From a biological perspective, there are two major factors at play threatening the world’s long-term supply of coffee: climate change and coffee’s lack of genetic diversity in response.
Climate experts have already warned that lands currently being used to grow arabica are being affected by changes in weather patterns, negatively impacting production with increased incidences of drought, plant-attacking diseases and pests. Climate modeling suggests that half of the land in which coffee is currently grown may be unsuitable for coffee growth within less than 35 years time.
Faced with this, a number of groups within the coffee world have embarked upon the development of new coffee varieties that can potentially tolerate such natural threats — those that are current existing, and those yet unseen that may develop as climate changes. Unfortunately, coffee has already proven to have a remarkable lack of genetic diversity, meaning there is a naturally limited palette of genetic traits with which to work.
With this in mind, Texas-based World Coffee Research has teamed up with the Global Crop Diversity Trust to develop a global coffee conservation strategy for coffee diversity, the first global effort of its kind in coffee. “Do we want to have a coffee industry in 100 years,” WCR’s Hanna Neuschwander asked in a recent interview with Daily Coffee News. “If so, then we need to do this.”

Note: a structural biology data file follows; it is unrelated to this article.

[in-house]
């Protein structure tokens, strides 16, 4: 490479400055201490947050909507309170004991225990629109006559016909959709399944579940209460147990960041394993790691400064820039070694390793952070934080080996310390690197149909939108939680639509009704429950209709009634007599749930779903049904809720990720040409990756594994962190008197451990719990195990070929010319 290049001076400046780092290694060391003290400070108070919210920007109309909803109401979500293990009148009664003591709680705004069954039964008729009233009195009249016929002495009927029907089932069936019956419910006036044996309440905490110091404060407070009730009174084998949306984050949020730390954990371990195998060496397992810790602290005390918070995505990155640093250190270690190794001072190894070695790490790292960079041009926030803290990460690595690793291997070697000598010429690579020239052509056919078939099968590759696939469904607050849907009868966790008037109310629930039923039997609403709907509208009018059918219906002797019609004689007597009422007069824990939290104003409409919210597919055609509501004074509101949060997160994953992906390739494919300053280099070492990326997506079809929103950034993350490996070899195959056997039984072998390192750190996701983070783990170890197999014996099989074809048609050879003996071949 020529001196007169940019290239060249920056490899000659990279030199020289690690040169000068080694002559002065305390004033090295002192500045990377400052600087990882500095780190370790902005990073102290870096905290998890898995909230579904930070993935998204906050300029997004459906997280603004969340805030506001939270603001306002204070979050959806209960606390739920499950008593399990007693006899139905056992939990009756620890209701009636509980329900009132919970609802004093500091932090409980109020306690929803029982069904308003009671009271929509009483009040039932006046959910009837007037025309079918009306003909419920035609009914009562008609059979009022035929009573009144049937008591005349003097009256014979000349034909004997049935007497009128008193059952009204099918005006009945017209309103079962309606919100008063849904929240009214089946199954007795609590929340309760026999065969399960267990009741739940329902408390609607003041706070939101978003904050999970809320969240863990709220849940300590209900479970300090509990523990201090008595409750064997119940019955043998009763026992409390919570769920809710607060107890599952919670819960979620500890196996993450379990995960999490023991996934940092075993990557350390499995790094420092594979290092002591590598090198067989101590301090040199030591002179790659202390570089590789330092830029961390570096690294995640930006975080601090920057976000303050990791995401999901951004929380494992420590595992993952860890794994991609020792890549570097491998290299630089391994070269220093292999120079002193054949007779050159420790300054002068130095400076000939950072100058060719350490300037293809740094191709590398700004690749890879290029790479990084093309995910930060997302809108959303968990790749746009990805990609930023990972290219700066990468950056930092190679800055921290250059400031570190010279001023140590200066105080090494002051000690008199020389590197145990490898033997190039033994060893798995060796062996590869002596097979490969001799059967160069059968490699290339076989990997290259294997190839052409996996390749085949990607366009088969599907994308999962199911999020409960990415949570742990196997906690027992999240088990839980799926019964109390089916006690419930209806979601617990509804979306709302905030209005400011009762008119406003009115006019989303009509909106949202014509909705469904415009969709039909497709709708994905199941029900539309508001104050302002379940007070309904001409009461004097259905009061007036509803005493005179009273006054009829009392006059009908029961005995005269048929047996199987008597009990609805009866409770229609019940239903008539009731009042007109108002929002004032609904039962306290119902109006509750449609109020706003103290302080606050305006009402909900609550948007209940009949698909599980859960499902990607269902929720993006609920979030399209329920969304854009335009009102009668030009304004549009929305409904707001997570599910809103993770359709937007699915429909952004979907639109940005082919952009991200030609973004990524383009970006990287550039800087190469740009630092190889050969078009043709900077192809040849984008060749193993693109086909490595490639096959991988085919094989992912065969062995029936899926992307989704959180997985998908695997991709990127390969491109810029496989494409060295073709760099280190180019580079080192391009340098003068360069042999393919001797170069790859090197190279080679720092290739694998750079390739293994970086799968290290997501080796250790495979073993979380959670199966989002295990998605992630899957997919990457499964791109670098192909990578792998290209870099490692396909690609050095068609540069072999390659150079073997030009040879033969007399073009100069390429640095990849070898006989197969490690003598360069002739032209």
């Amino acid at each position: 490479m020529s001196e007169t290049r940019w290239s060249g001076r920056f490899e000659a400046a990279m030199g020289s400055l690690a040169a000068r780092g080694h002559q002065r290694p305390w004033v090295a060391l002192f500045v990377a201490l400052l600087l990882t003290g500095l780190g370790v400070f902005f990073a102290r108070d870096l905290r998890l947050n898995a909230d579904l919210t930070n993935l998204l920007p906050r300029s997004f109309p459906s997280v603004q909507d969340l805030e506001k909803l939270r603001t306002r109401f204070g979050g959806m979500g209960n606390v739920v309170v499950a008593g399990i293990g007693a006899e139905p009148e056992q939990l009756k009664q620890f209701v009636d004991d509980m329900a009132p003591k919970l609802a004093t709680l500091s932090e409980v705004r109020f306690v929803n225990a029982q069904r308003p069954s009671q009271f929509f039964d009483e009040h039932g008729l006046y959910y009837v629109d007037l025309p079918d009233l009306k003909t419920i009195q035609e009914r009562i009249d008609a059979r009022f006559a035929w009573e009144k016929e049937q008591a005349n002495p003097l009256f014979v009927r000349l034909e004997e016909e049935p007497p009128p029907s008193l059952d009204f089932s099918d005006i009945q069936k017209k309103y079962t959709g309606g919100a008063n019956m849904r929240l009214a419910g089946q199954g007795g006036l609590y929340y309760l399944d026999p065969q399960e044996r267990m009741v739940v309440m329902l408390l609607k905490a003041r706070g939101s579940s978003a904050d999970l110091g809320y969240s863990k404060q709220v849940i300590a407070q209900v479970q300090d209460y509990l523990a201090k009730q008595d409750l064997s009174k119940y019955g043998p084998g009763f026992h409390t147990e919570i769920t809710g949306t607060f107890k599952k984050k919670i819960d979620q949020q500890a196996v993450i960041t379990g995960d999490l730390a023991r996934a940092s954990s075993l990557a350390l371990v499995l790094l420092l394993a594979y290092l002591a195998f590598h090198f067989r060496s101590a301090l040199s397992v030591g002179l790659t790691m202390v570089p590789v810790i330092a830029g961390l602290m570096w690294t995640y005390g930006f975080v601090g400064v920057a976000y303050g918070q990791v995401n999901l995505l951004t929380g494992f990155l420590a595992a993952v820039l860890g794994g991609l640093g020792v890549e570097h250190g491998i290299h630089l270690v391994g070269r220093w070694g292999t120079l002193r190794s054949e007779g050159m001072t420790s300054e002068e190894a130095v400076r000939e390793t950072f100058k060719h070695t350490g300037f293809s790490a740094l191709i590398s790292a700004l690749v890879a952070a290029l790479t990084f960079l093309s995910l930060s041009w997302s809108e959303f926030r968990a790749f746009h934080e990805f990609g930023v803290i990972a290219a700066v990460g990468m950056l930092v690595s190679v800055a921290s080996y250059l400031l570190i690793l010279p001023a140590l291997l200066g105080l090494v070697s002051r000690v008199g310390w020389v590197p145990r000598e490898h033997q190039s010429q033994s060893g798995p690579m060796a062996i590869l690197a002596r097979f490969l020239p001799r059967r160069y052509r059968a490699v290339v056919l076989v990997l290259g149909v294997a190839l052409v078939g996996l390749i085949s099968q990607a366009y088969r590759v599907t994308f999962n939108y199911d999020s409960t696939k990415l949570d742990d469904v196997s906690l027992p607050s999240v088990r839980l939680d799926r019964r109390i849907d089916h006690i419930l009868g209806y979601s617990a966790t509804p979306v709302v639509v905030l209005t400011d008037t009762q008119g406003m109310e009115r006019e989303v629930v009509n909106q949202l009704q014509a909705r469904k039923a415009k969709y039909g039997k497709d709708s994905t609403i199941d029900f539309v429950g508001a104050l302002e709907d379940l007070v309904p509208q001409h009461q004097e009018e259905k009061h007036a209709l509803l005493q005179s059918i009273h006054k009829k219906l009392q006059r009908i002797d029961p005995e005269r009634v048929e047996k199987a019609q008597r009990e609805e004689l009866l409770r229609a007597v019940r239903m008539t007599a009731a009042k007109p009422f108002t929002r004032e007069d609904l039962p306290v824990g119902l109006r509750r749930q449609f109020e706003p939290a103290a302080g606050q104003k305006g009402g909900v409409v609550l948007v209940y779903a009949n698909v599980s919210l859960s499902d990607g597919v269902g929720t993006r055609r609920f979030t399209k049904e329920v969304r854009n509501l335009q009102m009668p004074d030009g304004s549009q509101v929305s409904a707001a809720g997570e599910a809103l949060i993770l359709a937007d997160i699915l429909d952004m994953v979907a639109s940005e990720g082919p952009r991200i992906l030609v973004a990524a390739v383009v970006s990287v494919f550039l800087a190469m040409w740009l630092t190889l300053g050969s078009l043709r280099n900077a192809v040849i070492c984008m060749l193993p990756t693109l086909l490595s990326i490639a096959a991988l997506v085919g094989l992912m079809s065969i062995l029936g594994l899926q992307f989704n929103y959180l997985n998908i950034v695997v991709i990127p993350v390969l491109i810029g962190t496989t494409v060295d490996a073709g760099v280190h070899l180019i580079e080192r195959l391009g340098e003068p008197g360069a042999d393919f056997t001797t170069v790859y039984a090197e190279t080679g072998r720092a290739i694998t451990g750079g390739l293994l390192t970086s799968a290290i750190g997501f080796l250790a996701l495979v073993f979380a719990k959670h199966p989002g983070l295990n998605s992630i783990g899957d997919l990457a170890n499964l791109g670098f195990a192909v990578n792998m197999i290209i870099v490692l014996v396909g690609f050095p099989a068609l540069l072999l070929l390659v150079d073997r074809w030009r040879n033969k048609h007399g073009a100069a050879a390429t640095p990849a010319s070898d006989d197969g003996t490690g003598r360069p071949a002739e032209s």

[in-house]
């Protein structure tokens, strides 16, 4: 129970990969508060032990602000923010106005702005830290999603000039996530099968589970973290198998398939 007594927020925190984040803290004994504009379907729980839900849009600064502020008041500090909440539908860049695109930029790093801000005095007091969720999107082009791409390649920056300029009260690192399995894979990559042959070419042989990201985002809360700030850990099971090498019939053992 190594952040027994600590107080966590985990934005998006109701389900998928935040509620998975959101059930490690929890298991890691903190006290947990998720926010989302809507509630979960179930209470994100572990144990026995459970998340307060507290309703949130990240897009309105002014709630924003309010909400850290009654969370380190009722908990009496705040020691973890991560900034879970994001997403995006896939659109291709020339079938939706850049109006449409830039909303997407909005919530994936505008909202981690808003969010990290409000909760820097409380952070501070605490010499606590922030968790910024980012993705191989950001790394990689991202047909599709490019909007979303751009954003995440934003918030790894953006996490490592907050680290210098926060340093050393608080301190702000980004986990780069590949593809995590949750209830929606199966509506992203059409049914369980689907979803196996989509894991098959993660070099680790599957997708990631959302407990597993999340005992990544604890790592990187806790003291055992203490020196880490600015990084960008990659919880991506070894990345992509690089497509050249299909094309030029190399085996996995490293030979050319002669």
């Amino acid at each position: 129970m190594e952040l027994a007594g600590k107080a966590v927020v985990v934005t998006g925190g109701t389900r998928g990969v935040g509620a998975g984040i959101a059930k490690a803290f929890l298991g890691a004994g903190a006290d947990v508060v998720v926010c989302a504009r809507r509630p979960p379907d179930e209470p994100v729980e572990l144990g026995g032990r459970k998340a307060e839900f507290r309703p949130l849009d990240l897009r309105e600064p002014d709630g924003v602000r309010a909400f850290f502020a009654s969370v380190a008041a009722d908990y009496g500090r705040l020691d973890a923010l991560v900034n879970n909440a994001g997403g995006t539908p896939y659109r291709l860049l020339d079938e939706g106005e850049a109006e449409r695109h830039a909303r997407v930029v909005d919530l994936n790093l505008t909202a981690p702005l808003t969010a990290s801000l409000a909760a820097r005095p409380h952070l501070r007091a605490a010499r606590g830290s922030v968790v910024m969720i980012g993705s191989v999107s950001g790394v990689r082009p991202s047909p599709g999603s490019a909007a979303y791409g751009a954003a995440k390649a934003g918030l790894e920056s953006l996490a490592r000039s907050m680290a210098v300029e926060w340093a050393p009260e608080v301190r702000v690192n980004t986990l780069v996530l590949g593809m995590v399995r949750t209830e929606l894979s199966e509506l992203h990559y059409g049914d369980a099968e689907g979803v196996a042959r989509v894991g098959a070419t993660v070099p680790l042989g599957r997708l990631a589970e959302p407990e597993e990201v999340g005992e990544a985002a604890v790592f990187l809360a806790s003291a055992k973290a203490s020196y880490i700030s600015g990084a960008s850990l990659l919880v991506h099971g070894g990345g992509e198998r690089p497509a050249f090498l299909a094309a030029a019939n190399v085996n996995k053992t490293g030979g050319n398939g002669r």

The immediate plan is being executed largely by Dr. Sarada Krishnan, director of horticulture and the Center for Global Initiatives at the Denver Botanic Gardens. Krishnan will in essence be taking as much inventory as possible at the world’s 19 existing gene banks for coffee, in addition to wild coffee in forests. Neuschwander said Krishnan will then take site visits to five of the world’s biggest, most diverse gene banks over the summer in order to form a conservation plan to be presented at the International Coffee Organization meeting this coming September.
Unfortunately, coffee also proves tricky in gene banking. Most other crops can be stored in seed form in places like Crop Trust’s Svalbard Global Seed Vault — a.k.a. the “Doomsday Vault,” built into a remote island halfway between mainland Norway and the North Pole that looks something like a lair for a James Bond villain. Seeds there are stored in sealed, moisture-free bags in permafrost conditions, and protected by rigorous security measures.
Coffee gene banking, meanwhile, requires actual plants in the ground, meaning coffee gene banks tend to simply resemble coffee farms — and, like coffee farms, the banks are susceptible to natural threats such as pests or leaf rust. Further, coffee’s already limited number of gene banks tend to be run by governments or affiliated organizations that may struggle to maintain proper funding for bank growth or maintenance. Said Neuschwander, “You have to keep your gene bank for coffee in a living field of trees, which is why many of these gene banks are in disrepair.”
One likely result of the initiative will be a proposed plan for multi-national collaboration for protecting and improving coffee’s gene banks and supporting coffee’s genetic diversity as a whole. A strategy for how to do that exactly will most likely be laid out by the Trust later this year, while establishing conservation funding goals and attempting to engage the private sector are potentially likely. “I don’t know what kind of funding targets they are going set,” Neuschwander said of the Trust, “but I could totally see a coffee company saying, ‘Yeah, we want to be the company that saves coffee forever.'”